For Immediate Release February 20, 2020
SACRAMENTO – The California Energy Commission (CEC) today approved Sacramento Municipal Utility District’s (SMUD) Neighborhood SolarShares Program, a proposal for community solar under the 2019 Building Energy Efficiency Standards (Energy Code).
The Energy Code took effect January 1, 2020, and requires a solar photovoltaic (PV) system on new single-family and low-rise residential homes. When adopted, the updated Energy Code included community solar as an alternative option to rooftop PV systems.
“Community solar was built into the Energy Code to provide flexibility in satisfying the solar requirement,” said Commissioner J. Andrew McAllister, who is the Energy Commission’s lead on the Energy Code. “We expected that the marketplace and stakeholders would find solutions appropriate for their communities. SMUD has created a proposal to do that by offering builders 100 percent solar power at guaranteed savings to their customers. Other community solar proposals will look different. Openness to diverse cost-effective solutions is a hallmark of California’s innovation economy and key to meeting our goals for clean energy, climate, and resilience.”
The Energy Code provides for Commissioners to consider approving community solar programs based on the following six requirements:
- Enforcement - The solar resource must exist at the time the home is permitted and the applicant must work in coordination with the building department for review and enforcement
- Energy Performance - The energy savings must match that of rooftop solar
- Dedicated Energy Savings - The generated solar must be dedicated to the building
- Durability - Proposed facilities must be operational for 20 years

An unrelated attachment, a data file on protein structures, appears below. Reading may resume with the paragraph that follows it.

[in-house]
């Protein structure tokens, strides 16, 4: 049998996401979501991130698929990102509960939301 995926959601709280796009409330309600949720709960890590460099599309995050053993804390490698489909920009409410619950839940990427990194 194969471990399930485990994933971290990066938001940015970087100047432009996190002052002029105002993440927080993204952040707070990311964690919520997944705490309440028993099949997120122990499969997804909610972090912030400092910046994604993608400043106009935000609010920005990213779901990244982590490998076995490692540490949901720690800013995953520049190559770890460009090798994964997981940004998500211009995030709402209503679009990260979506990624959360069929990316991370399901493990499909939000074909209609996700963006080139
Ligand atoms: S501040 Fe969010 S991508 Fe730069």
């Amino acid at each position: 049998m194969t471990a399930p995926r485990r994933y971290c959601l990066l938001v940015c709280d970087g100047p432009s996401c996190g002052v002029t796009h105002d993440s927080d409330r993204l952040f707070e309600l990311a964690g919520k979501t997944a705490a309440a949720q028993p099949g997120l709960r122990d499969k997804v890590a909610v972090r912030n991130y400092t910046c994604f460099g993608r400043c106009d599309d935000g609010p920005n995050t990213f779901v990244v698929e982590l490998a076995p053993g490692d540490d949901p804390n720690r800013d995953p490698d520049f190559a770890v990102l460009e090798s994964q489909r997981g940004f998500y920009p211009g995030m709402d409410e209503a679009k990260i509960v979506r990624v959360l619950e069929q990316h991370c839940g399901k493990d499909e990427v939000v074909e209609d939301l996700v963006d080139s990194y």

- Additionality – Savings cannot be counted to meet other utility renewable requirements
- Accountability and Recordkeeping – Applicant must keep records and make them accessible for 20 years
Commissioners voted unanimously that the Neighborhood SolarShares Program meets each of the six requirements.
In addition, the program guarantees resources that supply power to participating homes will be located in SMUD service territory; renewable power sources will be new and 20 megawatts or less; and assistance to developers and builders to facilitate offering a point of purchase choice option for homebuyers. SMUD also states that participants will see charges and receive credits on their bill at a guaranteed annual net benefit of $10 per kilowatt per year.
More details are available in SMUD’s revised application and CEC staff review.
About the California Energy Commission
The California Energy Commission is leading the state to a 100 percent clean energy future. It has seven core responsibilities: developing renewable energy, transforming transportation, increasing energy efficiency, investing in energy innovation, advancing state energy policy, certifying thermal power plants, and preparing for energy emergencies.